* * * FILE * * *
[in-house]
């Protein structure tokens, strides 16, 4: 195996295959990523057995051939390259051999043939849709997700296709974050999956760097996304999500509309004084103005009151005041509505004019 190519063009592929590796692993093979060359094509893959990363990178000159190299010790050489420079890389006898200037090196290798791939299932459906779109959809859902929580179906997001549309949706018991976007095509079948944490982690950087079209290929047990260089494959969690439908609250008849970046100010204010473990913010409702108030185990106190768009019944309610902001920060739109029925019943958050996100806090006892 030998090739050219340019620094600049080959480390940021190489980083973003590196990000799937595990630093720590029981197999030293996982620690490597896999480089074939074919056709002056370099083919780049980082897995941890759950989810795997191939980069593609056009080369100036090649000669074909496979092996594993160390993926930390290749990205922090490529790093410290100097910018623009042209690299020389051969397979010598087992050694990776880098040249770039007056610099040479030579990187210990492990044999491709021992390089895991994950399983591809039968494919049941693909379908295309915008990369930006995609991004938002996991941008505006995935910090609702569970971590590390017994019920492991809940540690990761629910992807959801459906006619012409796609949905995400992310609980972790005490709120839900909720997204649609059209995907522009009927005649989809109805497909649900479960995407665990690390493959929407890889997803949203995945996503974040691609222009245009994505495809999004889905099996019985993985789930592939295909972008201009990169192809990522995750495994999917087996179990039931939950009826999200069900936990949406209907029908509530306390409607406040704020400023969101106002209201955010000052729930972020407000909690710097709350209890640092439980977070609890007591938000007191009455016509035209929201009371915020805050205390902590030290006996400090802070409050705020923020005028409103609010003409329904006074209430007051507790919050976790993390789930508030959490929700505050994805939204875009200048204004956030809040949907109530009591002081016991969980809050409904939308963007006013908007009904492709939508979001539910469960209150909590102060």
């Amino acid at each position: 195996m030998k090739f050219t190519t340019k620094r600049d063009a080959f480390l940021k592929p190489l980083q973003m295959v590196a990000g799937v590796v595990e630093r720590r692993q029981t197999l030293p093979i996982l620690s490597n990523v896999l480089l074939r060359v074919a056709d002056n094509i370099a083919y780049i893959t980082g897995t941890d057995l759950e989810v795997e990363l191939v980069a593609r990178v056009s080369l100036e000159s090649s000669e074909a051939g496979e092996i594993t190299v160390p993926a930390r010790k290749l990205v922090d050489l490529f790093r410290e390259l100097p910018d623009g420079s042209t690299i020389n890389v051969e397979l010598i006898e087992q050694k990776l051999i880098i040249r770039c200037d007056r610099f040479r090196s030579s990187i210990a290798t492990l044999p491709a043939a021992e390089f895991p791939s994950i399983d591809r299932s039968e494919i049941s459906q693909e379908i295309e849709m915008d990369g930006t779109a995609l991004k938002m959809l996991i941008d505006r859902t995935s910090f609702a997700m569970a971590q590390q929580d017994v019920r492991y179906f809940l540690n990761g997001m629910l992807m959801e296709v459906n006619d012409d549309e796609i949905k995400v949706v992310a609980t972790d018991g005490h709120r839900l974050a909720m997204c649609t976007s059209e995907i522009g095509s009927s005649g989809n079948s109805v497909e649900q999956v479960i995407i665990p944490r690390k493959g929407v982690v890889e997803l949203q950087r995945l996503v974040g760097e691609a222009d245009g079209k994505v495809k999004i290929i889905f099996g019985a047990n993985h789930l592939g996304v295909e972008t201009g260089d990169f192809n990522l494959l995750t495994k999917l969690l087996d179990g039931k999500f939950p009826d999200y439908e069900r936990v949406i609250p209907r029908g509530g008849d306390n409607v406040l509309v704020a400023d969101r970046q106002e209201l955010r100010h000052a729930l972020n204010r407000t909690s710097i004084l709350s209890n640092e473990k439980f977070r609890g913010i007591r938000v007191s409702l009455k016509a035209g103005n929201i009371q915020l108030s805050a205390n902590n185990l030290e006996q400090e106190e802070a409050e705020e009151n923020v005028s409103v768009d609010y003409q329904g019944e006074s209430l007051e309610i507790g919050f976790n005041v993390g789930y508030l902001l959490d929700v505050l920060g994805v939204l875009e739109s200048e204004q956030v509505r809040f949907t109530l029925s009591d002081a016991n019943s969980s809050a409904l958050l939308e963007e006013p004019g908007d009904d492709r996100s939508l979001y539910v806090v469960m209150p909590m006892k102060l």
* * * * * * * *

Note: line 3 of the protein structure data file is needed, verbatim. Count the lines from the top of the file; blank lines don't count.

């Amino acid at each position: 195996m030998k090739f050219t190519t340019k620094r600049d063009a080959f480390l940021k592929p190489l980083q973003m295959v590196a990000g799937v590796v595990e630093r720590r692993q029981t197999l030293p093979i996982l620690s490597n990523v896999l480089l074939r060359v074919a056709d002056n094509i370099a083919y780049i893959t980082g897995t941890d057995l759950e989810v795997e990363l191939v980069a593609r990178v056009s080369l100036e000159s090649s000669e074909a051939g496979e092996i594993t190299v160390p993926a930390r010790k290749l990205v922090d050489l490529f790093r410290e390259l100097p910018d623009g420079s042209t690299i020389n890389v051969e397979l010598i006898e087992q050694k990776l051999i880098i040249r770039c200037d007056r610099f040479r090196s030579s990187i210990a290798t492990l044999p491709a043939a021992e390089f895991p791939s994950i399983d591809r299932s039968e494919i049941s459906q693909e379908i295309e849709m915008d990369g930006t779109a995609l991004k938002m959809l996991i941008d505006r859902t995935s910090f609702a997700m569970a971590q590390q929580d017994v019920r492991y179906f809940l540690n990761g997001m629910l992807m959801e296709v459906n006619d012409d549309e796609i949905k995400v949706v992310a609980t972790d018991g005490h709120r839900l974050a909720m997204c649609t976007s059209e995907i522009g095509s009927s005649g989809n079948s109805v497909e649900q999956v479960i995407i665990p944490r690390k493959g929407v982690v890889e997803l949203q950087r995945l996503v974040g760097e691609a222009d245009g079209k994505v495809k999004i290929i889905f099996g019985a047990n993985h789930l592939g996304v295909e972008t201009g260089d990169f192809n990522l494959l995750t495994k999917l969690l087996d179990g039931k999500f939950p009826d999200y439908e069900r936990v949406i609250p209907r029908g509530g008849d306390n409607v406040l509309v704020a400023d969101r970046q106002e209201l955010r100010h000052a729930l972020n204010r407000t909690s710097i004084l709350s209890n640092e473990k439980f977070r609890g913010i007591r938000v007191s409702l009455k016509a035209g103005n929201i009371q915020l108030s805050a205390n902590n185990l030290e006996q400090e106190e802070a409050e705020e009151n923020v005028s409103v768009d609010y003409q329904g019944e006074s209430l007051e309610i507790g919050f976790n005041v993390g789930y508030l902001l959490d929700v505050l920060g994805v939204l875009e739109s200048e204004q956030v509505r809040f949907t109530l029925s009591d002081a016991n019943s969980s809050a409904l958050l939308e963007e006013p004019g908007d009904d492709r996100s939508l979001y539910v806090v469960m209150p909590m006892k102060l």